Former Gartner analyst and founder of Connection Research, Graeme Philipson, said today the two companies were “the first to enter this area in Australia and New Zealand, with courses based on real local experiences,” and “we intend to expand the courses' coverage internationally."
EXCOM's Jim Watson, a former Asia Pacific managing director for Gartner, says the courses will be launched with an "Is your IT Carbon Ready?" roadshow in June, with a series of two hour breakfast seminars that will “explode some green IT myths, outline the course contents, and provide clients with a green IT training roadmap.”
The two companies say the three courses to be offered initially are a one day introduction to
green IT concepts and best practices, a two-day overview of green IT planning and implementation, and a one day course on how to select a carbon emission management software (CEMS) tool.
“The courses will be based on the lessons we have learnt in our Green IT research," says Philipson, adding that "we recently surveyed over 250 Australian IT departments about their green IT practices and policies, so we are very aware of the level of maturity - or lack of maturity - of green IT in Australia, New Zealand and internationally."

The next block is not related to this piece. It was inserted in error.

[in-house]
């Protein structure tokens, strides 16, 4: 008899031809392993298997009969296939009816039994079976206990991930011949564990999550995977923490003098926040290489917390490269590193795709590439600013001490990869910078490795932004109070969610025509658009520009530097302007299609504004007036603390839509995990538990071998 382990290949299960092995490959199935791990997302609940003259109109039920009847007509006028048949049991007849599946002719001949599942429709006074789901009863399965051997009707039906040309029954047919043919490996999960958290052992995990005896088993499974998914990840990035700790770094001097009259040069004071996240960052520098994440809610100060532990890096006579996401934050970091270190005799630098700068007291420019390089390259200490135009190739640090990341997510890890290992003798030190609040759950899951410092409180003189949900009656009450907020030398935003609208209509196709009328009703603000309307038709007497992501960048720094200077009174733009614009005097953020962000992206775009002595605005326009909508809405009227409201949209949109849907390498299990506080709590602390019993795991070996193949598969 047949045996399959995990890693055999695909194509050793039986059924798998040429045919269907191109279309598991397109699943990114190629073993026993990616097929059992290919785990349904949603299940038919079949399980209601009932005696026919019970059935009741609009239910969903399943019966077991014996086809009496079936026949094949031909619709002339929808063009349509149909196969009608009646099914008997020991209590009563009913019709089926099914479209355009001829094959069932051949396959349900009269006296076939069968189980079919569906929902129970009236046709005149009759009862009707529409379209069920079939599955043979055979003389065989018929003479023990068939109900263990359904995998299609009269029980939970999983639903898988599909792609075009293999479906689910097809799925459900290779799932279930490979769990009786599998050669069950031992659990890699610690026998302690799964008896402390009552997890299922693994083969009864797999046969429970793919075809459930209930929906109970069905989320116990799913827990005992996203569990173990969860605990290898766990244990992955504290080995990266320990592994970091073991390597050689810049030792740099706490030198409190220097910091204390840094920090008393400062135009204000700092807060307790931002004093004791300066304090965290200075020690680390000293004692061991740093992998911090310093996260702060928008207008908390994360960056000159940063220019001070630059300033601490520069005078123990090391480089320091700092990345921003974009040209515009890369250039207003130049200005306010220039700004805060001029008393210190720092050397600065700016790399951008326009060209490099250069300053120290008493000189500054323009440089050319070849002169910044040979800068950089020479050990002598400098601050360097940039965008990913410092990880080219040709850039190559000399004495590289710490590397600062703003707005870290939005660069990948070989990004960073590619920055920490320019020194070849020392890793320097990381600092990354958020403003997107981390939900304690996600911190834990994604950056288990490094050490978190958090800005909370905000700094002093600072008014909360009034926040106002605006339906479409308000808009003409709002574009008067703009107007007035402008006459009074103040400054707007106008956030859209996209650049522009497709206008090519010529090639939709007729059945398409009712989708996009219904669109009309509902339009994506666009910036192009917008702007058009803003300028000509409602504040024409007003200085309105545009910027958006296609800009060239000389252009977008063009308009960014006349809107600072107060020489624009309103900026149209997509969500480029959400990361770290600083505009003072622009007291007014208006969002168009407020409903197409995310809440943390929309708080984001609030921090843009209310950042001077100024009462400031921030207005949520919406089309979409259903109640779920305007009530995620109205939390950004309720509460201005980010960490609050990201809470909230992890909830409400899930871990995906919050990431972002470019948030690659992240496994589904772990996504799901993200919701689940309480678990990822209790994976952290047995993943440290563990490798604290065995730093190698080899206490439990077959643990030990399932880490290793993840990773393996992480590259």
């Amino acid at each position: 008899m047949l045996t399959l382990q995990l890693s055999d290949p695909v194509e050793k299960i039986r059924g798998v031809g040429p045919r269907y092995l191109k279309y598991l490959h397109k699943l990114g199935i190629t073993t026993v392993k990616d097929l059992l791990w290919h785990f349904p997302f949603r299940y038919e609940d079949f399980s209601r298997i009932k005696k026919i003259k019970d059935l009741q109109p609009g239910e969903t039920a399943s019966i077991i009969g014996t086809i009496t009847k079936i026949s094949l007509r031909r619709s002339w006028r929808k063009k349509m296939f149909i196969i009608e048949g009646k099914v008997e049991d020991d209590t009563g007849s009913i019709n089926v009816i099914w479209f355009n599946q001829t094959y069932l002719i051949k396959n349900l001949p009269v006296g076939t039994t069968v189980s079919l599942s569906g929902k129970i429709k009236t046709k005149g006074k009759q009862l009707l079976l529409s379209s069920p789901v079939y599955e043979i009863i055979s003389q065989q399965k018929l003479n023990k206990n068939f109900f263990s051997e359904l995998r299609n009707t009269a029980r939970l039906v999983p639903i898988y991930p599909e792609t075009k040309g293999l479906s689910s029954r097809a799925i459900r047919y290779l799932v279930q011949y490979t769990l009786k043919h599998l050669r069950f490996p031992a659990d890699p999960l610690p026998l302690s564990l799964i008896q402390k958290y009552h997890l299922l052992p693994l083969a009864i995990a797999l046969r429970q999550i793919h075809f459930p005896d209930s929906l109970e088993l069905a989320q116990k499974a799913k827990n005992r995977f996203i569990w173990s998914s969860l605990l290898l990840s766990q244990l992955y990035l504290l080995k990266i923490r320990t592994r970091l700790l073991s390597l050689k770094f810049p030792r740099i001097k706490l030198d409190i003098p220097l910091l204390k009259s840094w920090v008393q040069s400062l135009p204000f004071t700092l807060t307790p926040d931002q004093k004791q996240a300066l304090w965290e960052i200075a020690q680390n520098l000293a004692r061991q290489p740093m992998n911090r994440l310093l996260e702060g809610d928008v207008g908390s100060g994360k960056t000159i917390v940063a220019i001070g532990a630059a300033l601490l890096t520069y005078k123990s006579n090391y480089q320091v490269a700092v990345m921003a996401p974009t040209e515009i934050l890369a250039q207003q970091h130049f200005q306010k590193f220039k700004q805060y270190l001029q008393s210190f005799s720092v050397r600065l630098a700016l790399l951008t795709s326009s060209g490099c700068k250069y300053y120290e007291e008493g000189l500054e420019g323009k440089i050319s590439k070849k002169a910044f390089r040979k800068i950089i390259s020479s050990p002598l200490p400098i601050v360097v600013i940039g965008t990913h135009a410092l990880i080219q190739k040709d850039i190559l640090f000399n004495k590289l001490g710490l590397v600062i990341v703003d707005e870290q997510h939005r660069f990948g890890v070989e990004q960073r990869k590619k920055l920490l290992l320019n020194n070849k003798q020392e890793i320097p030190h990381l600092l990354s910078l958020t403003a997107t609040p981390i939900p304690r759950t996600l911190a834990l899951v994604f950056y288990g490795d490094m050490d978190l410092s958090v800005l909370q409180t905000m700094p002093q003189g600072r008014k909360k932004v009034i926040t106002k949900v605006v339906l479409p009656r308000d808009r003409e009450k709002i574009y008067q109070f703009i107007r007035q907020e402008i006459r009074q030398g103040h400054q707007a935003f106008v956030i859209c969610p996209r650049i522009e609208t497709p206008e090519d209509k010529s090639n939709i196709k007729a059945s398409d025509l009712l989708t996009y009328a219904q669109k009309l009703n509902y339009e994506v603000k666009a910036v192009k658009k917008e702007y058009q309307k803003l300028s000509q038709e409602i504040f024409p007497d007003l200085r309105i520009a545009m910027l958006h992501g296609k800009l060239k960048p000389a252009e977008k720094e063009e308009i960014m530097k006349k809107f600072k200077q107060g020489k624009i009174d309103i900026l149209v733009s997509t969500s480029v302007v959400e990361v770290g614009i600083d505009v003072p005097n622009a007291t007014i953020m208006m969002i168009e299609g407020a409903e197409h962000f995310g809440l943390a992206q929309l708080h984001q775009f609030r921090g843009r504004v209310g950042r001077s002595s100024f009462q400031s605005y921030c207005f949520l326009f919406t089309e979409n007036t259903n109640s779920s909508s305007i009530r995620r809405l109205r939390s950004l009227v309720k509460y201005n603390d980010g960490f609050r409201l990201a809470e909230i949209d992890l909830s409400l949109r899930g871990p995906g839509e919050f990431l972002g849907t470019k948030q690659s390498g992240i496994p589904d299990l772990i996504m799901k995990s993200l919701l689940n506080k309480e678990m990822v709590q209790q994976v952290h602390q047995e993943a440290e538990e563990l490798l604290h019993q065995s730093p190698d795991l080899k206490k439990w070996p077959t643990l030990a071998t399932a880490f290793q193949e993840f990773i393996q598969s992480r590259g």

Commenting on the launch of the training programs by Excom, CSC chief technology officer and AIIA board member, Bob Hayward, said today that “green IT is here to stay”, suggesting that organisations must be prepared to address a variety of regulatory, cost, and energy management opportunities, and that “this training is one key vehicle to accomplish this."
And, VMWare’s Australian and New Zealand managing director, Paul Harapin, reckons awareness of green IT, particularly as a business efficiency and cost savings strategy, has been at the core of “VMware's success in the Australian and New Zealand markets."
According to Harapin, many organisations consume as much as 50 per cent of their total power consumption just from within their IT infrastructure, and, he says, “virtualisation is one of the most important things they can do to reduce their carbon impact.”
“We are seeing a real skills shortage in this area, so new training, such as the specialised range of course EXCOM is introducing, is critical to help address this.”